Nurses act on client-specific orders from both listed and non-listed health professionals. Let’s look at each of these in detail.
Listed health professionals are regulated health professionals authorized under the nursing regulations to give orders for activities listed in section 7 of the Regulations. Listed health professionals may also give client-specific orders for activities in section 6 of the regulations and for activities that are not restricted. Even though activities in section 6 do not always need an order from a listed health professional, orders for these activities are frequently given. For example, a physician may give a client-specific order for bladder scans or for dressing changes.
An organization/employer may have restrictions on activities nurses can perform autonomously (those activities in section 6). If nurses are not permitted to perform an activity due to organization/employer restrictions, even if it is within their autonomous scope of practice, an order from a listed health professional is required.
Before carrying out an order, the nurse must determine if the ordered activity is:
If an activity is not listed, then nurses cannot legally perform that activity. Remember, just because a listed health professional orders an activity doesn’t mean that it falls within the legislated nursing scope of practice.
Sometimes BCCNM puts limits or conditions on nursing practice to ensure client safety. An example of a condition is undertaking additional education or following a clinical decision support tool before performing the activity. If you are unsure of any limits or conditions on an activity, check with your nursing supervisor or consult your Scope of Practice standard.
Not all organization/employers allow nurses to work to their full scope of practice. Each organization/employer is different, and nurses need to be familiar with the policies at the organization/employer(s) at which they work.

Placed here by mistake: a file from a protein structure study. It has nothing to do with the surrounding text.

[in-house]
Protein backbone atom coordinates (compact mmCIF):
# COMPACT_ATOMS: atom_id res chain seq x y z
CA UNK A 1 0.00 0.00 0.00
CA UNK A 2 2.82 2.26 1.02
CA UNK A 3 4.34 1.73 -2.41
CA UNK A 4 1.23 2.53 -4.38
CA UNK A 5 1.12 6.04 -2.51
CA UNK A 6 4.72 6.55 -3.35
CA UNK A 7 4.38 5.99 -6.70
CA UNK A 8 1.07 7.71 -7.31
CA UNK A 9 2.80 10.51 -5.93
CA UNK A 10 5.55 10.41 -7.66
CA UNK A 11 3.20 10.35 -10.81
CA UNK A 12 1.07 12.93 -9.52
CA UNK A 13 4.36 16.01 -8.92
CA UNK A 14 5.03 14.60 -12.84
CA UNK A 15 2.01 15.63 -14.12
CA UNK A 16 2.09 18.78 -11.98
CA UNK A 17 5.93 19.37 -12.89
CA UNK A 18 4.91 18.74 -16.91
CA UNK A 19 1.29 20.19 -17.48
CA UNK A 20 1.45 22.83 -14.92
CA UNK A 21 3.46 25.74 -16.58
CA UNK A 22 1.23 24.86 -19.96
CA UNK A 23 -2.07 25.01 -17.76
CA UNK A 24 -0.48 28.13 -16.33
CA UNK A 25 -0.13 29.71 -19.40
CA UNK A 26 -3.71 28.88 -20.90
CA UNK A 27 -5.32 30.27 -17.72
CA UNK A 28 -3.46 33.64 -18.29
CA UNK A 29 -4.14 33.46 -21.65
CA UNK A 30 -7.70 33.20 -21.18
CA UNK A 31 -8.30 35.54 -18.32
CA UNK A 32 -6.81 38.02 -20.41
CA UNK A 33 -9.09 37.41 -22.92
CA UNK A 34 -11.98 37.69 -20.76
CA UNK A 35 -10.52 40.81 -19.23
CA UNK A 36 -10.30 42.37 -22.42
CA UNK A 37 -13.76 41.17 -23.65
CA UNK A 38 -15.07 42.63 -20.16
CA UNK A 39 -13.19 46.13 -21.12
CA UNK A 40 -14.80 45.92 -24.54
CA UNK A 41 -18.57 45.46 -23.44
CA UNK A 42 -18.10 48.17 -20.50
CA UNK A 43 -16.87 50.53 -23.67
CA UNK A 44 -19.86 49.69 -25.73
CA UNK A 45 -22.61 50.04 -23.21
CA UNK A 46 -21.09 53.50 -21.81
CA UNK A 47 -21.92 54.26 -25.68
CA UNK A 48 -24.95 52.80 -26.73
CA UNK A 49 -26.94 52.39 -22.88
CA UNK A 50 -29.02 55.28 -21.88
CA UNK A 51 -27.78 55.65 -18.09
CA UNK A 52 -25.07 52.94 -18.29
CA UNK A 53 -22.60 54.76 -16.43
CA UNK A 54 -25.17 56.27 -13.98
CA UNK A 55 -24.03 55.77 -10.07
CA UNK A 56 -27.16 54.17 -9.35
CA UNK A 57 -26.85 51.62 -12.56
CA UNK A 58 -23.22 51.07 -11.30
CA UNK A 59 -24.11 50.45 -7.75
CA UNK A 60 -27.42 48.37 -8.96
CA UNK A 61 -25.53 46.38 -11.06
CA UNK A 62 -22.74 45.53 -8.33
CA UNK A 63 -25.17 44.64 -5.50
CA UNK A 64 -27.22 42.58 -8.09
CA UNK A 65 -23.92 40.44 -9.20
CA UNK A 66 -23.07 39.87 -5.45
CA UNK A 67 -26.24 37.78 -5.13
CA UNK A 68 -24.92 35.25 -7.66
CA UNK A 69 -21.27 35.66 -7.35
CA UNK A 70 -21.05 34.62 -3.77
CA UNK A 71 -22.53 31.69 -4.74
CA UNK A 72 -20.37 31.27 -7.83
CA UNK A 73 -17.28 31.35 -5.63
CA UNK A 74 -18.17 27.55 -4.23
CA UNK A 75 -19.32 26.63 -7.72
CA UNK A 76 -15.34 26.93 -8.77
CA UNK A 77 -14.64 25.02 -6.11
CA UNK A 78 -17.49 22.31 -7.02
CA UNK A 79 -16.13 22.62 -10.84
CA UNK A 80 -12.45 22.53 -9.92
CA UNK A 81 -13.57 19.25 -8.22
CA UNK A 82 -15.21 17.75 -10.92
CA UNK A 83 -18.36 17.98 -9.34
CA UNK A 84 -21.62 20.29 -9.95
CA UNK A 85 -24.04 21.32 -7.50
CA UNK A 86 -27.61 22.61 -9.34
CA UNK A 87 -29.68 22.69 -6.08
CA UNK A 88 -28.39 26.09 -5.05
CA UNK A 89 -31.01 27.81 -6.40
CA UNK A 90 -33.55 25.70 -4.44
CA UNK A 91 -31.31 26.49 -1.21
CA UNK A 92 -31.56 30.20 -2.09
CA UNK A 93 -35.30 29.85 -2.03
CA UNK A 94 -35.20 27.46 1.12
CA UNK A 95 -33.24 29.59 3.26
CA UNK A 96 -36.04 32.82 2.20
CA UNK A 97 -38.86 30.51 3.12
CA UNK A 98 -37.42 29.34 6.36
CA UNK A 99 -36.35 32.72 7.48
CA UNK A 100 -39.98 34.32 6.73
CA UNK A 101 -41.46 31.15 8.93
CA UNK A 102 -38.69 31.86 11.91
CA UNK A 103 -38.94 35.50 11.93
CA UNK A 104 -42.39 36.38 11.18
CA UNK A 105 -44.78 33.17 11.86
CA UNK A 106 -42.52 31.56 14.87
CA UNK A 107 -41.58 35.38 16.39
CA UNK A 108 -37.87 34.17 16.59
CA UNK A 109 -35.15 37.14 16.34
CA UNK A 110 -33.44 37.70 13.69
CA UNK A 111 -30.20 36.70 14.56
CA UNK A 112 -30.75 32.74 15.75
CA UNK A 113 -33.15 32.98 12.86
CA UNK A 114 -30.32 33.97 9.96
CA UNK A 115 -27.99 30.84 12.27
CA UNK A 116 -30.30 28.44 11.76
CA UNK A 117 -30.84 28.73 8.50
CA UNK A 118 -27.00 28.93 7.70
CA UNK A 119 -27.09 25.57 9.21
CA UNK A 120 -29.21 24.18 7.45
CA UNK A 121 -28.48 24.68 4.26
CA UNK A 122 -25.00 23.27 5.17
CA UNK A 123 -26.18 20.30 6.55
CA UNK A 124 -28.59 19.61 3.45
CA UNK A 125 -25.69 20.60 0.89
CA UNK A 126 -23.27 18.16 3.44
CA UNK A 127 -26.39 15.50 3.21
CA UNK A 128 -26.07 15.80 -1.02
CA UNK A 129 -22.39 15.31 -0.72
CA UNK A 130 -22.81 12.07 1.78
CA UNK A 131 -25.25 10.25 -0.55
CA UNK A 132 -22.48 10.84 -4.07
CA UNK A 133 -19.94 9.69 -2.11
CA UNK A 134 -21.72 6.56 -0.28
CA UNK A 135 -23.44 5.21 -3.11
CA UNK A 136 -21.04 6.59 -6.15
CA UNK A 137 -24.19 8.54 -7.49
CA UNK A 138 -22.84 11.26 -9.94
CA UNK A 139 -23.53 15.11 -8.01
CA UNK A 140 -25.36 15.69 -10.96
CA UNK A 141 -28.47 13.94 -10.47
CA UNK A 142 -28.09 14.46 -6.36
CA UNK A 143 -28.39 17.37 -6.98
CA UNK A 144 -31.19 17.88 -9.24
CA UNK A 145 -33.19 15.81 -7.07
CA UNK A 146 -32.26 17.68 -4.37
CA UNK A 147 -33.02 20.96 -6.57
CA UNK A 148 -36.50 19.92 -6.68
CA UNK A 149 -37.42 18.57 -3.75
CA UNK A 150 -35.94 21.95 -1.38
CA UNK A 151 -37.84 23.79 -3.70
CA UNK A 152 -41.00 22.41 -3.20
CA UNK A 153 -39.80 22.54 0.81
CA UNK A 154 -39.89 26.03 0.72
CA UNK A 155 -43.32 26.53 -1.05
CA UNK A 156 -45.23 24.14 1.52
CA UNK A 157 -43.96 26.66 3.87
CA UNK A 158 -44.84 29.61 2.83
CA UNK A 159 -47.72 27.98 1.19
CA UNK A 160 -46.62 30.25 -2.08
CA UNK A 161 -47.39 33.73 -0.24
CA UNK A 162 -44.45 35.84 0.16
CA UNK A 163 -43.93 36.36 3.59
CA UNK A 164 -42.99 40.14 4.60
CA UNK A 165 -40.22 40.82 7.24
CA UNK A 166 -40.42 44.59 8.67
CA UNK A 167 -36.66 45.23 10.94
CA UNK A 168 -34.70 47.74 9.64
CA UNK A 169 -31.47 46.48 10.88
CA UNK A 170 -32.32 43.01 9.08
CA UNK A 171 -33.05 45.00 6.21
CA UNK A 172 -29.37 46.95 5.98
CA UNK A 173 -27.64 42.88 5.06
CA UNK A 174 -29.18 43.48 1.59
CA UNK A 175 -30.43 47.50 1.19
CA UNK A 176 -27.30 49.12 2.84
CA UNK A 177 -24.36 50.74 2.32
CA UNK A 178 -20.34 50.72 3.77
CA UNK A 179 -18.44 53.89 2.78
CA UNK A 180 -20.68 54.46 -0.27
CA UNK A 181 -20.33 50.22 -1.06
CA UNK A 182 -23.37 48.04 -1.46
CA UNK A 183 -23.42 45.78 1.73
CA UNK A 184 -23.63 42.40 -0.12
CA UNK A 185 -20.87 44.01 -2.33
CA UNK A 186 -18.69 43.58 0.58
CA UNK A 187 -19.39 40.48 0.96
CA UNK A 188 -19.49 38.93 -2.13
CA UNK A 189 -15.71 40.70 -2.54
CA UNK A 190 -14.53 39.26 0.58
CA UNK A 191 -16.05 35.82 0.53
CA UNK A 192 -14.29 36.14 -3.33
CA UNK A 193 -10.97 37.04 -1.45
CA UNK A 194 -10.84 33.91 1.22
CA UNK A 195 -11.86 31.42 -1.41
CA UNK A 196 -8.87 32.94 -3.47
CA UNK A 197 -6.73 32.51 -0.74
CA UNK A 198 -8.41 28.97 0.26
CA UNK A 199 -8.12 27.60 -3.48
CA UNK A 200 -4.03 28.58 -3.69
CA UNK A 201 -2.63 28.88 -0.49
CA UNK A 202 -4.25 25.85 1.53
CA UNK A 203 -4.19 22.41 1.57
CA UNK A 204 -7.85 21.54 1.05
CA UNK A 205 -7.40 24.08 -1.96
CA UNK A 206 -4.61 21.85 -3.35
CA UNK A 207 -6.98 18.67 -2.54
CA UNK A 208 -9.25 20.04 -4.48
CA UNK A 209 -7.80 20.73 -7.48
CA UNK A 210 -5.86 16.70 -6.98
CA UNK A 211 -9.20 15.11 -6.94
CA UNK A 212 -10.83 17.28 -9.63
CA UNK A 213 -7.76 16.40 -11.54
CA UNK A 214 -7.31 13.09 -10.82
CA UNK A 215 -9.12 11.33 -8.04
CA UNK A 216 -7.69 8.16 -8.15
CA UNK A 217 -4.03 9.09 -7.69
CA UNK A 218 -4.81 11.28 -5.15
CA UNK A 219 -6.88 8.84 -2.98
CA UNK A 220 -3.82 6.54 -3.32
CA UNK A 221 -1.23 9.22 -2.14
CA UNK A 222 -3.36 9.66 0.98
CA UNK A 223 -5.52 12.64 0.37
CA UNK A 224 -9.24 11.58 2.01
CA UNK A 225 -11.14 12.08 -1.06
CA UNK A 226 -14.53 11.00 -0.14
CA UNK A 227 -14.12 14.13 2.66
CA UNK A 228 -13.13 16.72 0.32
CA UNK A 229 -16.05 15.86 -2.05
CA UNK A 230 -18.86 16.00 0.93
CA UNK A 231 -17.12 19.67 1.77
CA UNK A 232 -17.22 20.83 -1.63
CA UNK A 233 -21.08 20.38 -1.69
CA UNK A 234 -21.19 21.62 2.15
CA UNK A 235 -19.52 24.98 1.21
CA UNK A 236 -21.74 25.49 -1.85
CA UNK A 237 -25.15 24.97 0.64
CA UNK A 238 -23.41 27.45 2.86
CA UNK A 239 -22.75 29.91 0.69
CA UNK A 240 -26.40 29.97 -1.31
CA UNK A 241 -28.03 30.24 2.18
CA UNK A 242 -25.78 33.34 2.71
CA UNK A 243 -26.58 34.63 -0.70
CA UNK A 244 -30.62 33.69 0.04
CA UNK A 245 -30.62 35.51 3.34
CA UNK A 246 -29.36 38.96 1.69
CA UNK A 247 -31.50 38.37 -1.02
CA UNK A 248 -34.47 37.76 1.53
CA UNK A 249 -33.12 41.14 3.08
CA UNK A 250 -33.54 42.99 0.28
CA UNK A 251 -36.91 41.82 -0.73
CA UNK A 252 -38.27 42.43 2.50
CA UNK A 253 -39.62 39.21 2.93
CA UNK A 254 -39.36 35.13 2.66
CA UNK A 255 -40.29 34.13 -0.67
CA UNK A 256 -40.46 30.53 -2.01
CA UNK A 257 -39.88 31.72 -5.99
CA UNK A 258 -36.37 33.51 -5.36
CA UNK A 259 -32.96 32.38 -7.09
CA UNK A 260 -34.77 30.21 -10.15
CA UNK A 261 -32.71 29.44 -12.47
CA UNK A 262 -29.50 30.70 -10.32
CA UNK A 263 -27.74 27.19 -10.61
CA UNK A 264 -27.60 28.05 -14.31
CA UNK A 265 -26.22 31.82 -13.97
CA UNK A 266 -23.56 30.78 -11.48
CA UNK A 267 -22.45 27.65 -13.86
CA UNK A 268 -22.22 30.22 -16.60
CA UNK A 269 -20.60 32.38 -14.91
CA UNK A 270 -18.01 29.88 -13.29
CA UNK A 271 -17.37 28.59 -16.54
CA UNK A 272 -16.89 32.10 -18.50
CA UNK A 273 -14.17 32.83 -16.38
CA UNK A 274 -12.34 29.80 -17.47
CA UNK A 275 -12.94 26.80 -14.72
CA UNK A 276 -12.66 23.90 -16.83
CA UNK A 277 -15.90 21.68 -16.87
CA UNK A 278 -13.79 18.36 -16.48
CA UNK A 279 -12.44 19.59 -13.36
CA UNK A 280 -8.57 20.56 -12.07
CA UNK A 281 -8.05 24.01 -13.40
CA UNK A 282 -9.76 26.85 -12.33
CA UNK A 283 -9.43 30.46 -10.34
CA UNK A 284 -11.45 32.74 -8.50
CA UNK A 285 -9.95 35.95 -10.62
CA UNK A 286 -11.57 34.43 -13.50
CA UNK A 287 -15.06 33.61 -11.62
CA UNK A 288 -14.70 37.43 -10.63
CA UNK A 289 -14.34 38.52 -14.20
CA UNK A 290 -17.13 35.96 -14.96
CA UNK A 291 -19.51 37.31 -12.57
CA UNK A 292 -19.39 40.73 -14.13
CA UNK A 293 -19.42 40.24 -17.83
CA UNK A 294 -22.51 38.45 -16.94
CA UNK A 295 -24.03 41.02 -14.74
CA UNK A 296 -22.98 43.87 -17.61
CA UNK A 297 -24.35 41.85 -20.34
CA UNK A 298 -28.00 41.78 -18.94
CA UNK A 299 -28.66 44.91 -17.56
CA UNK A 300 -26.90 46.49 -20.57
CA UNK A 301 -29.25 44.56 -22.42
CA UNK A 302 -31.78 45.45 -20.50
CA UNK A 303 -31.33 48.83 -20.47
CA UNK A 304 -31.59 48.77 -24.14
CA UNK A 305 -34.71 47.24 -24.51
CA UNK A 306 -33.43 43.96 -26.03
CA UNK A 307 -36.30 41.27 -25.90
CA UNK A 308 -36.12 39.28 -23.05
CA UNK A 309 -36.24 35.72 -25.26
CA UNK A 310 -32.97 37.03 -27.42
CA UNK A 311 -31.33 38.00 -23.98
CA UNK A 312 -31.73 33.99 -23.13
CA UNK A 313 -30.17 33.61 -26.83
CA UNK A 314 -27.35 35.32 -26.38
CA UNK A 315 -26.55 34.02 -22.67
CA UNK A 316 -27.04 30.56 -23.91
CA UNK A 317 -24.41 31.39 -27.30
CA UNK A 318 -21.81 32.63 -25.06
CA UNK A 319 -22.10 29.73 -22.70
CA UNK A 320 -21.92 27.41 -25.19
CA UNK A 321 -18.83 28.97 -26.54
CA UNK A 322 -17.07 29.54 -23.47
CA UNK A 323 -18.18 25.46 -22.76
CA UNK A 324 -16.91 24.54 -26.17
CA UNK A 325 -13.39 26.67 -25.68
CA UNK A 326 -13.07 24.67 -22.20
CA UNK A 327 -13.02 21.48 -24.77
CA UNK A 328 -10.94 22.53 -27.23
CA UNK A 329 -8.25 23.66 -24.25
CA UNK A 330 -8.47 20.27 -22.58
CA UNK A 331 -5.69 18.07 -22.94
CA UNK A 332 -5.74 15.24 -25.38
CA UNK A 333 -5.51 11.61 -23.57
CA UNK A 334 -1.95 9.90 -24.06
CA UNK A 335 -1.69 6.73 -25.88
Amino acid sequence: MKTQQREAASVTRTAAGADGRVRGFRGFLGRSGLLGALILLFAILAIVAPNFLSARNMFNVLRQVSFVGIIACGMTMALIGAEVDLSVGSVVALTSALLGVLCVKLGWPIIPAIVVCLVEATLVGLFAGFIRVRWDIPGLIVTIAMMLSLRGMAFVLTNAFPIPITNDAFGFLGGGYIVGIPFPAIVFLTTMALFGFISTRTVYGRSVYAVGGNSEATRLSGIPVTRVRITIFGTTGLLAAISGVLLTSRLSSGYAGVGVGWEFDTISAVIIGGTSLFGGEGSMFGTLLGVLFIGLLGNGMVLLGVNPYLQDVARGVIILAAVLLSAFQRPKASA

Each nurse has their own scope of practice based on their education, skills and knowledge. Before acting on a client-specific order the nurse must determine if they have the competence to perform the activity. Competence includes performing the activity safely and ethically and recognizing and managing intended and unintended outcomes. If a nurse does not have the competence to act on an order, they must communicate this to their nurse supervisor or to the ordering health professional.
The listed health professionals authorized to give client-specific orders are different for each nursing designation. This is because some nursing designations can act on orders from other nursing designations while others cannot.
Non-listed health professionals are regulated health professionals not listed within the nursing regulations. Non-listed health professionals are not authorized to give orders for activities in section 7 of the regulations. Non-listed health professionals have specialized competence within their profession to assess a client and design or recommend care to meet the client's needs. Depending on organization/employer policies and processes, they may give orders for activities appropriate for the client's condition that are within the nurse's autonomous scope of practice.
Examples include dietitians, wound care nurse-clinicians, non-certified practice RNs, RPNs. Some examples of orders given by non-listed health professionals include orders for enteral feeds, wound management, or mobilization plans. Note, RNs and RPNs are included in the list of non-listed health professionals for RNs and RPNs because RNs and RPNs are allowed to give orders for section 6 activities to other RNs, RPNs.
Raj is a wound care RN. He writes a client-specific order for a dressing change (a section 6 activity) to be carried out by another RN, Wynn. Because Raj has specialized wound care knowledge, and the activity he is ordering is within his autonomous scope of practice (i.e. it is a section 6 activity), he can give an order for wound care for the client. Wynn can follow that order if the activity is within her autonomous scope of practice, she has the competence, and her organization/employer supports this practice.
Note: RNs are not included in the list of health professionals of the RN Regulation; therefore, they are a non-listed health professional to other RNs.